Nick Hackworth

Keith Tyson: Geno/Pheno Paintings at Haunch of Venison

Essays & Reviews Evening Standard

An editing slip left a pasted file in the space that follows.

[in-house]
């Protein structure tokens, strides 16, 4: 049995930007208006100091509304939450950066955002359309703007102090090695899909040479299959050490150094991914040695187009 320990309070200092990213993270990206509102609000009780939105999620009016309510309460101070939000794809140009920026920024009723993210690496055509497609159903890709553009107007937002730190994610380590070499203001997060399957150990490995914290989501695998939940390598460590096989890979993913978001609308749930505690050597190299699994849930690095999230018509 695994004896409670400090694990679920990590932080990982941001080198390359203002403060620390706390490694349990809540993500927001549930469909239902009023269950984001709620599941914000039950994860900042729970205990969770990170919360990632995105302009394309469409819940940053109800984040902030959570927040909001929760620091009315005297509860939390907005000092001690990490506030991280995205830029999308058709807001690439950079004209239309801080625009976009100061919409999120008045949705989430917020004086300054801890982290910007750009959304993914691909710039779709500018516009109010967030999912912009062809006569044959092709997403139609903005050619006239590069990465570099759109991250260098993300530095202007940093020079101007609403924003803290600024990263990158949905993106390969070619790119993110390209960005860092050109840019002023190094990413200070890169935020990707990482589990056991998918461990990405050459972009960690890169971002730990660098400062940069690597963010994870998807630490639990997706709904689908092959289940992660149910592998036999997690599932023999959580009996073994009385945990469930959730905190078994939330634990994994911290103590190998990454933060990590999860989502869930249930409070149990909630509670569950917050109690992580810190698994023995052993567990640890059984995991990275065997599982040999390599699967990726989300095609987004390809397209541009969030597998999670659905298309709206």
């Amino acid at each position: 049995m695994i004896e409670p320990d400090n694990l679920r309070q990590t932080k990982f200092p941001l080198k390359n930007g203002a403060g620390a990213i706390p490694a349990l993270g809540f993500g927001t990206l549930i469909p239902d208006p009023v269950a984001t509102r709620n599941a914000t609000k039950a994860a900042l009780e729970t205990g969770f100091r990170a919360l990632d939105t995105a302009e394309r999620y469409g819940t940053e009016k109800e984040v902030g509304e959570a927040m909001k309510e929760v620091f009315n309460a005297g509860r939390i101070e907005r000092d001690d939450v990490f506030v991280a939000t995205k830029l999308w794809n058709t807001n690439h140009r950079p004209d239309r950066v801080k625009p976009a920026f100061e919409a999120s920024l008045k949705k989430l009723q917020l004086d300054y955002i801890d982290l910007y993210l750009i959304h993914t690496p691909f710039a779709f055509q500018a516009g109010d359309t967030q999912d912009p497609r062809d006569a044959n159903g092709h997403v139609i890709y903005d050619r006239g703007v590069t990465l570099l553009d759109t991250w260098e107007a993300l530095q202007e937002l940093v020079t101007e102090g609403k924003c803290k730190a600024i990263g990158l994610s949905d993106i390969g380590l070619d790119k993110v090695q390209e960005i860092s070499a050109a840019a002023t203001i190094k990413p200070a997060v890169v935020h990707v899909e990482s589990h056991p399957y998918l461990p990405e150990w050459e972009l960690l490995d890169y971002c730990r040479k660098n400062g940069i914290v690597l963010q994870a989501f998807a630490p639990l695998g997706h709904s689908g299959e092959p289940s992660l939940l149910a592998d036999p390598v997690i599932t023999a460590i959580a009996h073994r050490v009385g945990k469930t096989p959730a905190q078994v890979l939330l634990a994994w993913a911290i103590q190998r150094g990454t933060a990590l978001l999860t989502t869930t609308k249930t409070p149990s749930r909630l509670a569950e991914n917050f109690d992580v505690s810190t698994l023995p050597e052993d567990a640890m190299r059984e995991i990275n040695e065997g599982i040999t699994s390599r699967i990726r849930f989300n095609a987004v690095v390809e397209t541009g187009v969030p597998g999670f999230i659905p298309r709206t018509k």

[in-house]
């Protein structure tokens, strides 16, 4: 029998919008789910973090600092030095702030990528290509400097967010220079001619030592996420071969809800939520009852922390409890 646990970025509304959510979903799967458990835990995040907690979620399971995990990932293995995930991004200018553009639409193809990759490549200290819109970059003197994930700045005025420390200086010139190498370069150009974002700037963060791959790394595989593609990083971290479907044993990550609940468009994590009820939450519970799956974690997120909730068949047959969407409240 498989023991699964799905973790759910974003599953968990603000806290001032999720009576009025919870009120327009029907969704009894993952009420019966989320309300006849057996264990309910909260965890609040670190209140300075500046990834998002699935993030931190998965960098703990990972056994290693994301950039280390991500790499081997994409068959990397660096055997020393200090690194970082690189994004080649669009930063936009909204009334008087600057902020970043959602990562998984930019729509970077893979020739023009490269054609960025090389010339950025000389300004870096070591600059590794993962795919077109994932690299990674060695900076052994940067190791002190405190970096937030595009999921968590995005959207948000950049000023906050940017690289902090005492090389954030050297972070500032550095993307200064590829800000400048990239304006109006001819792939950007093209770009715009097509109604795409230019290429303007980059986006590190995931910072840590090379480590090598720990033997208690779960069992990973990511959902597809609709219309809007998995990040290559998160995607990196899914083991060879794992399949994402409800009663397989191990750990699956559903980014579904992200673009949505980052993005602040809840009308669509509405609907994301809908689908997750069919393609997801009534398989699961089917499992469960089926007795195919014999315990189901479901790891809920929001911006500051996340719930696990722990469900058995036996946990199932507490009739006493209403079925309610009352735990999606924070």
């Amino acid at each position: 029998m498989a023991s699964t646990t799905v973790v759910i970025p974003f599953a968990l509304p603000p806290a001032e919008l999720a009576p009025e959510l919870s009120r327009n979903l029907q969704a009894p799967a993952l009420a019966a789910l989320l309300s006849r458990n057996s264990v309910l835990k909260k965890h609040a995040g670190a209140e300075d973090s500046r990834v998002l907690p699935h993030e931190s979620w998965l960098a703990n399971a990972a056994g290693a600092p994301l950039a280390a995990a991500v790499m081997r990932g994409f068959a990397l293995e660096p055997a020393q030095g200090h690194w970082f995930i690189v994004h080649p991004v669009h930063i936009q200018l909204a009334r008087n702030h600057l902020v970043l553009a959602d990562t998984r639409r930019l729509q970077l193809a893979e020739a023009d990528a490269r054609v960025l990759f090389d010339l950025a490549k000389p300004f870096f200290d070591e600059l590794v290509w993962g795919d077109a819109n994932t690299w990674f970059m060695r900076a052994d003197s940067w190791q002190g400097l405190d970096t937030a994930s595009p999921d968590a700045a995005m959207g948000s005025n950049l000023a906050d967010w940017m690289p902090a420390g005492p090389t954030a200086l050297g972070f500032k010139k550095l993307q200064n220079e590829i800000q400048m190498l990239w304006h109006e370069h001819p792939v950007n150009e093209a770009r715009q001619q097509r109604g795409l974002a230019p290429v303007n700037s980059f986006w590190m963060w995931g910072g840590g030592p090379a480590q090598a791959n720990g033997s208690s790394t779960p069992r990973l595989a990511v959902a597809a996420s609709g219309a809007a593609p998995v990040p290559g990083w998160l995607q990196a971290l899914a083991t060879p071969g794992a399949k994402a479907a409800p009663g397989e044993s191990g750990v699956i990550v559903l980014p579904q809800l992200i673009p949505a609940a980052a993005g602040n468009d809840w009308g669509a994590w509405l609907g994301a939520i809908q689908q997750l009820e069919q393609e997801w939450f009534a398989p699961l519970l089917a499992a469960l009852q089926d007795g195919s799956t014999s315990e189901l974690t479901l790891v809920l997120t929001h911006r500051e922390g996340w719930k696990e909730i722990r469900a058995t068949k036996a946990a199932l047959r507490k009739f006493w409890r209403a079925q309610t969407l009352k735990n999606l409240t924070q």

Keith Tyson: Geno/Pheno Paintings Haunch of Venison, W1 IN Geno/Pheno Paintings, his first major UK exhibition since winning the Turner Prize in 2002, Keith Tyson continues his paradoxically distinctive exploration of depersonalising the creative process. In the mid Nineties the scientifically literate Tyson came to attention for the invention and use of his Artmachine, a complex system that, when fed with raw data, automatically issued instructions on making art works, telling the artist on one occasion to cast the entire KFC menu in lead and on another, to beam Morse Code messages to the moon. Here, he presents a series of large diptychs, in which the content of one, the geno painting, generates the second, the pheno painting. In Belladonna, for example, Tyson, has, on the first canvas, loosely painted the figure of a woman in burlesque costume and to her left placed three cats that float incongruously on the surface of the image. On the second panel, in a variety of exciting fonts, he describes in writing the serendipitous route his decision-making process took. In Locked Out of Eden, three from a series of titles on the first canvas, being Locked Out of Eden, A 60s PAN-AM Air Hostess Fetish and Pinball Wizardry inform the content of the second, densely painted, pop-art style piece that resembles a psychedelic rock album cover. Superficially, there’s a touch of the popular science book about Tyson’s work, along the lines of the Nineties fad for chaos theory that meant you couldn’t move for plays and novels that blamed butterflies beating their wings in China for everything from marital break-ups to the first Gulf War. Underlying the bright, attractiveness of Tyson’s work, however, is an interesting and sustained attempt to undermine the idea, still cherished in Western culture, of the authentic, self-contained individual who shapes the world accordingly to his will.